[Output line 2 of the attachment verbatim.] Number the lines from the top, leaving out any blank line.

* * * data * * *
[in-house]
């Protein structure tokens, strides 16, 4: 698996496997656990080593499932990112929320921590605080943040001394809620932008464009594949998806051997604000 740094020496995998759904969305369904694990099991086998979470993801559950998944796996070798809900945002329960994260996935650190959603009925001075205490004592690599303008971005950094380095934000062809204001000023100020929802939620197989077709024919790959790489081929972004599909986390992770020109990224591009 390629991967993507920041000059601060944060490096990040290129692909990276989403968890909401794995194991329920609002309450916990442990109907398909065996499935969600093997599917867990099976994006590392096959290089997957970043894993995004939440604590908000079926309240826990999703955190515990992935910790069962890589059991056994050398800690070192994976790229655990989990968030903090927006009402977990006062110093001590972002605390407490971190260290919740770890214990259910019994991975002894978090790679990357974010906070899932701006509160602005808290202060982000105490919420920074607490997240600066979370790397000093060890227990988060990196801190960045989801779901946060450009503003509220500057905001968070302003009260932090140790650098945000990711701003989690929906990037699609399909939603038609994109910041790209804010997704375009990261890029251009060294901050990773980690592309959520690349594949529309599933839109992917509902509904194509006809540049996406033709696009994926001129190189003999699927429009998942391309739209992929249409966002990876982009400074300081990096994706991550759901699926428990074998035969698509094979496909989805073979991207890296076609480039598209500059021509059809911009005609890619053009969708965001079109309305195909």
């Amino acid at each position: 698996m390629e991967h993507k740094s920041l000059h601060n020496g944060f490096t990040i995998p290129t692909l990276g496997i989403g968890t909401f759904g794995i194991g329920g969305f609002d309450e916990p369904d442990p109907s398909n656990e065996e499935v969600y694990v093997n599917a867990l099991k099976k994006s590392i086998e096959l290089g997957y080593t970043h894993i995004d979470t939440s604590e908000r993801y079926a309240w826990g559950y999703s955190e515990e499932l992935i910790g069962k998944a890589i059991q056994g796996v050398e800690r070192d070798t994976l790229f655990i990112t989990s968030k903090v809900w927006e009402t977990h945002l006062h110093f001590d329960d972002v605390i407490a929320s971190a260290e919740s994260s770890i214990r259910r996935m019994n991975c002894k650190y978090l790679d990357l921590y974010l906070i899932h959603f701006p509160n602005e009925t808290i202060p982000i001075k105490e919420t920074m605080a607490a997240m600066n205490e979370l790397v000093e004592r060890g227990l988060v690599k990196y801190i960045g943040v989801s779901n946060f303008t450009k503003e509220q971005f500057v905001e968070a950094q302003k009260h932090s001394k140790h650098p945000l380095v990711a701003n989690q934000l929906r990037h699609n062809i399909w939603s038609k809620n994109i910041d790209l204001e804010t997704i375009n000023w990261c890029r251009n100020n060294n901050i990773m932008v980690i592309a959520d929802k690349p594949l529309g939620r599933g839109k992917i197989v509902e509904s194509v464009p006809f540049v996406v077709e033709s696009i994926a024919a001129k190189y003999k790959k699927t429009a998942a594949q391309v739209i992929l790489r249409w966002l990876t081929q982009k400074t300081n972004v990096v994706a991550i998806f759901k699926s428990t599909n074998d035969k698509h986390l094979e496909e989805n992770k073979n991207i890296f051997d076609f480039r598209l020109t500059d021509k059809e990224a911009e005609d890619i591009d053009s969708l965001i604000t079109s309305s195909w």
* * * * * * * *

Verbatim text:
């Protein structure tokens, strides 16, 4: 698996496997656990080593499932990112929320921590605080943040001394809620932008464009594949998806051997604000 740094020496995998759904969305369904694990099991086998979470993801559950998944796996070798809900945002329960994260996935650190959603009925001075205490004592690599303008971005950094380095934000062809204001000023100020929802939620197989077709024919790959790489081929972004599909986390992770020109990224591009 390629991967993507920041000059601060944060490096990040290129692909990276989403968890909401794995194991329920609002309450916990442990109907398909065996499935969600093997599917867990099976994006590392096959290089997957970043894993995004939440604590908000079926309240826990999703955190515990992935910790069962890589059991056994050398800690070192994976790229655990989990968030903090927006009402977990006062110093001590972002605390407490971190260290919740770890214990259910019994991975002894978090790679990357974010906070899932701006509160602005808290202060982000105490919420920074607490997240600066979370790397000093060890227990988060990196801190960045989801779901946060450009503003509220500057905001968070302003009260932090140790650098945000990711701003989690929906990037699609399909939603038609994109910041790209804010997704375009990261890029251009060294901050990773980690592309959520690349594949529309599933839109992917509902509904194509006809540049996406033709696009994926001129190189003999699927429009998942391309739209992929249409966002990876982009400074300081990096994706991550759901699926428990074998035969698509094979496909989805073979991207890296076609480039598209500059021509059809911009005609890619053009969708965001079109309305195909």